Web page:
Running is an aerobic sensation with many health benefits you don’t want to miss, but does running make you lose muscle?
Running is a popular workout for many people and comes with multiple health benefits. But if you also frequent the gym to pump iron, you’re probably concerned about undoing all of those hard-earned reps when you go for your morning jog.
Running, combined with a healthy diet, can help you lose weight, but it can also help you gain muscle mass. We’ll explain everything you need to know to help make running a productive part of your weight lifting regimen.
Combination is Key
To build muscle and improve your aerobic health, it’s important to understand the need to balance cardio and strength training. If you’re looking to improve or maintain your muscle mass, keep high amounts of protein in your diet.
Diet holds just as much weight as physical activity when your goal is muscle growth. Resist the urge to over-train and keep your house full of healthy, amino acid-rich foods to help you refuel your glycogen stores and charge up.
How Much Exercise Do I Need?
According to the Physical Guidelines for Americans, you should aim for a minimum of 150 minutes of moderate exercise like walking briskly, mowing your lawn, riding a bicycle, or 75 minutes of intense exercise like hiking, running, or playing soccer each week.
You can do the same exercise, say a 30-minute walk around the neighborhood, five days a week, or you can do a mix of activities. If you’re currently an avid runner or want running to be your main aerobic exercise source, you may need less than 75 minutes if you run fast or cover long distances.
To maximize the benefits of your chosen workout routine, make sure you enjoy a diet that combines fats, proteins, and carbohydrates (or carbs). Also, be sure to eat lots of fruits and vegetables to give your body the necessary nutrients for building muscle.
Running Can Increase Muscle Mass
Some people believe that cardio burns muscles. While this can be true (particularly if you run too much or too intensely without eating enough calories to compensate and don’t include a strength training routine a few days a week), running can also build mass.
The key to building your muscles is high intensity. For example, sprinting is a great way to increase muscle gains. Another great choice is high-intensity interval training, better known as HIIT.
To begin we recommend working with a personal trainer to develop a routine that focuses on multiple muscle groups (both upper body and lower body). The plan should also work for your weight loss or fitness goals.
According to an article in the US National Library of Medicine National Institutes of Health, you need a combination of frequency (four-five days a week), length (30-45 minutes), and intensity (approximately 70-80% of your maximum heart rate). This combination produces muscle contractions that are conducive to muscle growth.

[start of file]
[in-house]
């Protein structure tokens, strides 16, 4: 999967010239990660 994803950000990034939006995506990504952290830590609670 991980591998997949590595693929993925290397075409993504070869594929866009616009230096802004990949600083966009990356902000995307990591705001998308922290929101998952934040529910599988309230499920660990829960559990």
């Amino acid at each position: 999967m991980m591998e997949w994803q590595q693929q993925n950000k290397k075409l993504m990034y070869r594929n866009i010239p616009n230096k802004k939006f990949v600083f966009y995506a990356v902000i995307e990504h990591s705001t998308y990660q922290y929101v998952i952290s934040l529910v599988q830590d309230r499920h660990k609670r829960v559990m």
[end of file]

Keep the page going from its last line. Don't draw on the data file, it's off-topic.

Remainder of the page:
When Can Cardio Burn Muscle?
While studies done by scientists have proven that some types of running can help increase muscle mass, other types of running can burn it. Just picture an Olympic distance runner who’s slender and has little fat or muscle. This is because long-distance running breaks down your muscles instead of building them.
If marathon running is your dream, be prepared for what this sport can do to your muscles. While it may help you decrease your body weight or burn fat, it will also lower your muscle mass. You can take steps to help prevent this, like incorporating a resistance training routine a few days a week.
It’s essential to maintain your muscles, as they help protect your bones and decrease your chance of injury. Keep a close eye on your protein intake, as well, to help encourage muscle growth as you train.
The Importance of Running
Running has a plethora of wonderful health benefits. In a review published in Sport Medicine, researchers discovered that running decreases body fat, promotes good cholesterol, increases muscle mass, and enhances your aerobic capacity.
If being stuck on a treadmill in a gym isn’t your thing, find a running buddy to hit the trails with, or join a running group in your community. You can also try training for an Iron Man race, a combination of bicycling, swimming, and running.
Running Can Fight the Effects of Aging
While some types and intensities of running can cause muscle loss, your body will begin to lose muscle tissue naturally as you age. When you turn thirty, something known as sarcopenia can occur, which leads to a steady decrease in muscle tissue. You can combat some of this by continuing (or starting) to follow a weight training routine or involving HIIT in your runs.
Running is also excellent for maintaining neural connections that help you with day to day activities as you age and preserving your lean muscle mass.
How Do I Start Running?
Before starting any new workout routine, check with your doctor to make sure you’re healthy enough to begin. If you don’t feel comfortable developing a plan on your own or following one you find online, we recommend finding a trainer who can help get you started and guide you on your path to fitness.
If you’re currently sedentary, start with a brisk 30-minute walk. Once you can walk most days without feeling winded, start incorporating some walk-run intervals. Slowly increase the amount of time you run as you get more fit.
Does Running Make You Lose Muscle? The Final Word
While some types and intensities of running can lead to muscle loss, the benefits far outweigh the risks. Utilize interval training and shorter runs to complement your strength training routine and enjoy building even more muscle mass. There’s no reason to wait. Get out there and start running to improve your overall wellness and jumpstart fat loss.